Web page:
Overall, the horses looked more comfortable in the ring than some riders. Sometimes the riders made the questions more difficult by trying to be too handy. For example, the table top bank caused problems for a few riders who jumped it perfectly the year before. Last year the table top was used from one end to the other, and this year many riders tried a bending two, three or four strides on the table top, and that drastically increased the difficulty. Next year I think we should utilize the table top as a lane and see if that was the problem. Scott Stewart and Declaration had a difficult time on the table top, but in 2010 they jumped it just fine and finished eighth in the class. So it’s a process to find what brings out the best in both horse and rider.
What are the goals of designing a major course like this? Improving horses? Letting the best horses shine? Giving spectators a show?
All of the above and more. The course really sets the mood for the entire event. There were so many people out for the event, and I was amazed to see spectator involvement. In the International Club we passed out courses with judges cards on the back, and some people enjoyed testing their judging skills. I could also tell by the chatter in the International Club how interested everyone was. During the rounds the chatter level would go way down and then pick back up while they were giving scores, then get real low again once the next horse was on course. Everyone was watching the class. The derbies are building a platform to develop spectators, and a platform as well to showcase horses and riders. It’s all connected.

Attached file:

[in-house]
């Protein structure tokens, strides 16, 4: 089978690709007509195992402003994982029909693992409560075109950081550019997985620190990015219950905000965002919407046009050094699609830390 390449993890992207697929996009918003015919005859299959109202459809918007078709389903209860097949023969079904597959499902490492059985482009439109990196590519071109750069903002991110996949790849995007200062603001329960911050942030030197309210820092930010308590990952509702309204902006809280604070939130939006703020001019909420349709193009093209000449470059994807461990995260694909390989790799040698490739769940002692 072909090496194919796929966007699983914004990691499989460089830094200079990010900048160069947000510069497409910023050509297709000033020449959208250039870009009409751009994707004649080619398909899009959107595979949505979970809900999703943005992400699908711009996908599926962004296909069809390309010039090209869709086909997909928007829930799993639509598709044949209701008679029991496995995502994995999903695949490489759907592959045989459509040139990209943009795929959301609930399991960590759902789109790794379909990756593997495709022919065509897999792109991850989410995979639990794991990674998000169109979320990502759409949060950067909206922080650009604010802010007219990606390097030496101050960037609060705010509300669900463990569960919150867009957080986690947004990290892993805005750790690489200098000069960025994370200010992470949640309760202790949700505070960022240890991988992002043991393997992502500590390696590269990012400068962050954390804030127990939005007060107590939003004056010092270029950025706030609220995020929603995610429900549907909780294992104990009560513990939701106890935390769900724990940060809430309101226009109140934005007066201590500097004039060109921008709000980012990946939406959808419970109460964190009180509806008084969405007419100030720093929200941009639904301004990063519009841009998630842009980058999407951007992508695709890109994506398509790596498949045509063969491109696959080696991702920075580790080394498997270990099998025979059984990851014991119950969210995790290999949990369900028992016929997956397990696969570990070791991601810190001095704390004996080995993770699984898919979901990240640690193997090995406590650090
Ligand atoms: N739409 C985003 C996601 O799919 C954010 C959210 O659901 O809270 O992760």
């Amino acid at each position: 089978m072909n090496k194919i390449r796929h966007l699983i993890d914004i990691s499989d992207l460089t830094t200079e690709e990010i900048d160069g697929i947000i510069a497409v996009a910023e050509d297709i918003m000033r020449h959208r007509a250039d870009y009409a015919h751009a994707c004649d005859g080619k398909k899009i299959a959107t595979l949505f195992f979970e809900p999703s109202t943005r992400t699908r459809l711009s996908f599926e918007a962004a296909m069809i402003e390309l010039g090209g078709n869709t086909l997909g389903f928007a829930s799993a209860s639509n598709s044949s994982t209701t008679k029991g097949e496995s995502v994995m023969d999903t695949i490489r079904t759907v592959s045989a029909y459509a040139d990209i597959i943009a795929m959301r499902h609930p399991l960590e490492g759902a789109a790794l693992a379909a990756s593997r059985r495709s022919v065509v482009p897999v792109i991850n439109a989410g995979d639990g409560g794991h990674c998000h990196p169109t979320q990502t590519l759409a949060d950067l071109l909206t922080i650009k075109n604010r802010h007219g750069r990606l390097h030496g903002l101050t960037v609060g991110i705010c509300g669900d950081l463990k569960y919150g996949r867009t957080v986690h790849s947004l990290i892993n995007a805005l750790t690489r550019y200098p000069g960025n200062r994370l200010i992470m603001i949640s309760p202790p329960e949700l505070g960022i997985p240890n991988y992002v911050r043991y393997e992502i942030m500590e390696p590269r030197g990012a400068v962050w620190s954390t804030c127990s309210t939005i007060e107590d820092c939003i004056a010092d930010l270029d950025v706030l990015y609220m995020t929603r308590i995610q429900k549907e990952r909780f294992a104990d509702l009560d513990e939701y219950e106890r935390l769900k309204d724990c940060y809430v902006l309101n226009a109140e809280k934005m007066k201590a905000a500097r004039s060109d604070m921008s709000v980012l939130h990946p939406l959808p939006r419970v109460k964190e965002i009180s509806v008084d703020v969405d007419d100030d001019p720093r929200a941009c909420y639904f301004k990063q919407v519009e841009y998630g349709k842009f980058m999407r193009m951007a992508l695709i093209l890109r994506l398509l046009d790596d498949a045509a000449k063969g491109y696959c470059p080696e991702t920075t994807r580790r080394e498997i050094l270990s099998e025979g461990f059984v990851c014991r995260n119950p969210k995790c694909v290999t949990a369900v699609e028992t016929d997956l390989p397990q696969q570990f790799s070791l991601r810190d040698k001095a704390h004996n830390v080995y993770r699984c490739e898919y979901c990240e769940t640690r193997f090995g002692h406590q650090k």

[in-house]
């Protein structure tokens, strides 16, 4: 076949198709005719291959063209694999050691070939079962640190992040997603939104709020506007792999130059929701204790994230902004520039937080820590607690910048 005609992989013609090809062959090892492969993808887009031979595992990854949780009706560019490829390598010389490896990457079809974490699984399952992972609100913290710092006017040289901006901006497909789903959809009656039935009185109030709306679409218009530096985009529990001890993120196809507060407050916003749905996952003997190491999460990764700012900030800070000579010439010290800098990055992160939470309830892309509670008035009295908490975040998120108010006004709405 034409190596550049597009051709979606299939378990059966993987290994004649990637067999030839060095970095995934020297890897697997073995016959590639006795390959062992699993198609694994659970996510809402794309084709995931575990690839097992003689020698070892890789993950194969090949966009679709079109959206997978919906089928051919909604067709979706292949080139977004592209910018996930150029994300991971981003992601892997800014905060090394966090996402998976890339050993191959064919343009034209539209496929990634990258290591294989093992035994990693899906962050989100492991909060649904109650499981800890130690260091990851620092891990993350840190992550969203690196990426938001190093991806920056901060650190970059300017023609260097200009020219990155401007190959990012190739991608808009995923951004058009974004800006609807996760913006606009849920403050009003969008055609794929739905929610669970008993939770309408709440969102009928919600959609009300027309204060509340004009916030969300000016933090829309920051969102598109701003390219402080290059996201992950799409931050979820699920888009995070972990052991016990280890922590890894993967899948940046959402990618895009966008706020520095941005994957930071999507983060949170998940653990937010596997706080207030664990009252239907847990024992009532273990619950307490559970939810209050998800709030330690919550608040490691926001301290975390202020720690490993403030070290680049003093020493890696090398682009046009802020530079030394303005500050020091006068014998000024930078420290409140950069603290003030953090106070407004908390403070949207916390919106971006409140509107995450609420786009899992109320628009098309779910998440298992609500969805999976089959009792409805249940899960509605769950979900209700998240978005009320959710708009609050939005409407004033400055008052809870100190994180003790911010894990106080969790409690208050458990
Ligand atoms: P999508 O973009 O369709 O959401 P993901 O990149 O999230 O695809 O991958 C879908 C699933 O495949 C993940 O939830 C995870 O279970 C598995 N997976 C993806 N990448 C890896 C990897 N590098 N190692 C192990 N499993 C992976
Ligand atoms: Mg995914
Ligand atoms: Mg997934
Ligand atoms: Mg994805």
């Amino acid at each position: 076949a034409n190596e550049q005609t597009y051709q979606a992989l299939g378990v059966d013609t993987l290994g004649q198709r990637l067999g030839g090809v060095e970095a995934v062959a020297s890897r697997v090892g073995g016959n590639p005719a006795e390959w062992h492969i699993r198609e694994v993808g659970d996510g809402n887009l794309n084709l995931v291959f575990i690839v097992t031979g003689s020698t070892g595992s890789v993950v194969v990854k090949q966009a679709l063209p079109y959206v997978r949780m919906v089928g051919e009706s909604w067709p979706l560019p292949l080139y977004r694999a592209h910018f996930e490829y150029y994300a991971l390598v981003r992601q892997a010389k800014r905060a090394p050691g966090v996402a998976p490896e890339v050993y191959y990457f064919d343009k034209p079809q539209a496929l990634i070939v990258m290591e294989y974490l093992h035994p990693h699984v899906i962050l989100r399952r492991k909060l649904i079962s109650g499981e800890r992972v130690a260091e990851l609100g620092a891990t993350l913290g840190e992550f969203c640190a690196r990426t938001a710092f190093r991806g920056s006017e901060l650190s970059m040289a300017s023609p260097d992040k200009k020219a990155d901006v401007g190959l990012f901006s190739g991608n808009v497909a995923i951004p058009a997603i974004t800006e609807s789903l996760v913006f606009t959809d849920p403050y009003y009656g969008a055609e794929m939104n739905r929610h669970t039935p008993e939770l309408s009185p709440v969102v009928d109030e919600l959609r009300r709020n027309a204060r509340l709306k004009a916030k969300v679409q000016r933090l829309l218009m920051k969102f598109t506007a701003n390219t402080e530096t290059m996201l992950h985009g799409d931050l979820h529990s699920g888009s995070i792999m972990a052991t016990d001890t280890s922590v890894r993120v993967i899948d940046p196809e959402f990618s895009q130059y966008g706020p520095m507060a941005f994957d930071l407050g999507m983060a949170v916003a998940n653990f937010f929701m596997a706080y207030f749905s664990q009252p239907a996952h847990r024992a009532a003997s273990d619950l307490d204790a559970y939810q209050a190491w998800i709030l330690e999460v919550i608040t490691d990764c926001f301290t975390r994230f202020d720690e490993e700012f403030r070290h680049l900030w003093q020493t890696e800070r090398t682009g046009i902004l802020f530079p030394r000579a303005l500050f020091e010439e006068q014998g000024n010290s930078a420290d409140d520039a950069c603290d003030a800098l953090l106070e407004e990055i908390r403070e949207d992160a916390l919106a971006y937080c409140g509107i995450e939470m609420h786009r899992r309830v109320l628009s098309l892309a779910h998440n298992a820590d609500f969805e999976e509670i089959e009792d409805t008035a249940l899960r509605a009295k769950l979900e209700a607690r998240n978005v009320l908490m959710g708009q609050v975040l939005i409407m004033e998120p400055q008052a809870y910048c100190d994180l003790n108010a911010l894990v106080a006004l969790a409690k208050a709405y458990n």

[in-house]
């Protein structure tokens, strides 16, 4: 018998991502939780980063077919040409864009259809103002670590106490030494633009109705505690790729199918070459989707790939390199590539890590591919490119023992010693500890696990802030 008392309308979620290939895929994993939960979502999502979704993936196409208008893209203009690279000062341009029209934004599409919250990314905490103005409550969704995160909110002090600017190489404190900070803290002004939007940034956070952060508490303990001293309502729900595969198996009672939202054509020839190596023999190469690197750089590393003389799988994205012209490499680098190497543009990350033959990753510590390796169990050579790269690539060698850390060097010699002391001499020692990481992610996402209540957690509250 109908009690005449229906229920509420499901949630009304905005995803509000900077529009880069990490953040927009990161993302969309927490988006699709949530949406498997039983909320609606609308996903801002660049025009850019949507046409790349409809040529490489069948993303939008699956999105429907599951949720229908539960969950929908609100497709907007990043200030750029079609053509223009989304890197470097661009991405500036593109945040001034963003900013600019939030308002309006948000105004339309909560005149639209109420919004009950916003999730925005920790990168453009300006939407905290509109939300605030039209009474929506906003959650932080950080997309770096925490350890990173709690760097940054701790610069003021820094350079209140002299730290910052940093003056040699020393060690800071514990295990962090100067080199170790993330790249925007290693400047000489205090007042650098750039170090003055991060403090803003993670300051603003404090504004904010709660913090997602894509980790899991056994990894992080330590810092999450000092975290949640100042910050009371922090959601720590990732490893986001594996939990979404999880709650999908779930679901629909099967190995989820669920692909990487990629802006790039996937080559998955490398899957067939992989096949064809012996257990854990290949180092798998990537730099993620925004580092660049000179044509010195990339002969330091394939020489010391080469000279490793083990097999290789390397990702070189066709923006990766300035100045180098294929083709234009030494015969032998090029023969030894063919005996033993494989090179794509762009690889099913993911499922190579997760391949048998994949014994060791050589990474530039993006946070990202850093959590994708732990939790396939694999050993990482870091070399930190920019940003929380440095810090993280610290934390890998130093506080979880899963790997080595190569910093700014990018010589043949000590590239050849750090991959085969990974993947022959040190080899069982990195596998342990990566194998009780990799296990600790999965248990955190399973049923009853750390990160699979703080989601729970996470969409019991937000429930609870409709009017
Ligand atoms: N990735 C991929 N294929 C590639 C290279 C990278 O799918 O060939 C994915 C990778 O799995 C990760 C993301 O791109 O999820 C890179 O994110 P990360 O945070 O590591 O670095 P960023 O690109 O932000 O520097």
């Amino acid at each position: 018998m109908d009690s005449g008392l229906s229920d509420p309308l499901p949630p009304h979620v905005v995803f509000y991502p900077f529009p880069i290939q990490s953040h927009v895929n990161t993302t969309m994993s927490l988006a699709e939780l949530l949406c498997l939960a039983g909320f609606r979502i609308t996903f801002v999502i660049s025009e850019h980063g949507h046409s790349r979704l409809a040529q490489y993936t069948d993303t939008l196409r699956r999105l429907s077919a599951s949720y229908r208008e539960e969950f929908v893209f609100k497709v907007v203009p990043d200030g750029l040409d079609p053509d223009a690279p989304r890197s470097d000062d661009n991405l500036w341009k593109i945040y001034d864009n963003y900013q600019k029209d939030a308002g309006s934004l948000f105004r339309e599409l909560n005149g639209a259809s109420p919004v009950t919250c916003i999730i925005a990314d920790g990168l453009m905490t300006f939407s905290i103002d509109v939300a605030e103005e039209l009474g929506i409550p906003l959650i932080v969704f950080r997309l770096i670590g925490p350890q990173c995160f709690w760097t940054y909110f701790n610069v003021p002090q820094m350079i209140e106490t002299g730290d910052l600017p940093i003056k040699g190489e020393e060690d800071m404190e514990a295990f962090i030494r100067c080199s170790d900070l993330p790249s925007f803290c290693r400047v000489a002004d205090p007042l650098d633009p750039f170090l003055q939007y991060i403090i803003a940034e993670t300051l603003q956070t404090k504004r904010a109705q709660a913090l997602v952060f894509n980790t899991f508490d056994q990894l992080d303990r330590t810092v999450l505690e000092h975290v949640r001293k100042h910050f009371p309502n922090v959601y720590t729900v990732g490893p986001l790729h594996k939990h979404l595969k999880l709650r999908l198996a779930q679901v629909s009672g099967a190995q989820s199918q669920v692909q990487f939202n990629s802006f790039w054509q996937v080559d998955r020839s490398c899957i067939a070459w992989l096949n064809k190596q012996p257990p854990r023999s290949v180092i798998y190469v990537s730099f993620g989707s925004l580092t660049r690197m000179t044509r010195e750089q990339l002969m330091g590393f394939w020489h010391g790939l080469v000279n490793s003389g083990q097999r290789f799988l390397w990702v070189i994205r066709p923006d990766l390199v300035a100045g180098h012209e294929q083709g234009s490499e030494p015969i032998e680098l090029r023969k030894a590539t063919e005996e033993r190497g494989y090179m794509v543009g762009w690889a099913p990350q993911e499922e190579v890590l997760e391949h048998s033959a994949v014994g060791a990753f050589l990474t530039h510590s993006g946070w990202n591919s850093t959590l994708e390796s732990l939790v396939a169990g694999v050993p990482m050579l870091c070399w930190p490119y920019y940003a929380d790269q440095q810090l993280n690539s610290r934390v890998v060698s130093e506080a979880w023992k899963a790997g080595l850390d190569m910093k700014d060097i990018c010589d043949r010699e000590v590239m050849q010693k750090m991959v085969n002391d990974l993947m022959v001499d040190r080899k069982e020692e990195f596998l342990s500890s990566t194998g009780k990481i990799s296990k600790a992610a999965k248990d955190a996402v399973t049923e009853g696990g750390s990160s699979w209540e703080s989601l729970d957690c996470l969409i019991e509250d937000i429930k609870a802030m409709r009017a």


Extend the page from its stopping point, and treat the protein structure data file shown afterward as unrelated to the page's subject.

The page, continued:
Did the class accomplish what you were hoping?
The class was a pure success. The story behind the class gets better and better each year and is becoming its own tradition. I still think some of those traditions need to be formed, like in polo they kick in the grass divets and drink champagne on the field. I think next year we should introduce more tailgating in the boxes around the rings and let everyone go on a course walk.
Is this class appropriate for first year horses?